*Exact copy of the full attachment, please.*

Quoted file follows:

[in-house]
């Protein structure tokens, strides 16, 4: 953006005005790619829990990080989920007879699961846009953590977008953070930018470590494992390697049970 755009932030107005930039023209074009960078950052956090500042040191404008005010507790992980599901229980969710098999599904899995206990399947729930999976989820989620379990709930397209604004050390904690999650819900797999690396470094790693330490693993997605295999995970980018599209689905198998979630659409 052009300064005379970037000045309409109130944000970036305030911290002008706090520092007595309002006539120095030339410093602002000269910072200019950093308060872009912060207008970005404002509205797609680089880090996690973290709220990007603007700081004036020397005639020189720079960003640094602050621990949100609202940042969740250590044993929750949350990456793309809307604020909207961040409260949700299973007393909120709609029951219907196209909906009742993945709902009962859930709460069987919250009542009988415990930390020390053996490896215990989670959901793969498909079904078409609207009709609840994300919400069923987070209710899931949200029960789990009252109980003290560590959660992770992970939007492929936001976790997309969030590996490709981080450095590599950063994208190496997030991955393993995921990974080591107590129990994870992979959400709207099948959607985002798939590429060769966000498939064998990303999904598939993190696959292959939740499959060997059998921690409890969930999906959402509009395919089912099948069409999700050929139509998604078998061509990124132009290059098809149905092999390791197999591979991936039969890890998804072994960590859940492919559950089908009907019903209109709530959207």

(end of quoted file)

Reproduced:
[in-house]
């Protein structure tokens, strides 16, 4: 953006005005790619829990990080989920007879699961846009953590977008953070930018470590494992390697049970 755009932030107005930039023209074009960078950052956090500042040191404008005010507790992980599901229980969710098999599904899995206990399947729930999976989820989620379990709930397209604004050390904690999650819900797999690396470094790693330490693993997605295999995970980018599209689905198998979630659409 052009300064005379970037000045309409109130944000970036305030911290002008706090520092007595309002006539120095030339410093602002000269910072200019950093308060872009912060207008970005404002509205797609680089880090996690973290709220990007603007700081004036020397005639020189720079960003640094602050621990949100609202940042969740250590044993929750949350990456793309809307604020909207961040409260949700299973007393909120709609029951219907196209909906009742993945709902009962859930709460069987919250009542009988415990930390020390053996490896215990989670959901793969498909079904078409609207009709609840994300919400069923987070209710899931949200029960789990009252109980003290560590959660992770992970939007492929936001976790997309969030590996490709981080450095590599950063994208190496997030991955393993995921990974080591107590129990994870992979959400709207099948959607985002798939590429060769966000498939064998990303999904598939993190696959292959939740499959060997059998921690409890969930999906959402509009395919089912099948069409999700050929139509998604078998061509990124132009290059098809149905092999390791197999591979991936039969890890998804072994960590859940492919559950089908009907019903209109709530959207």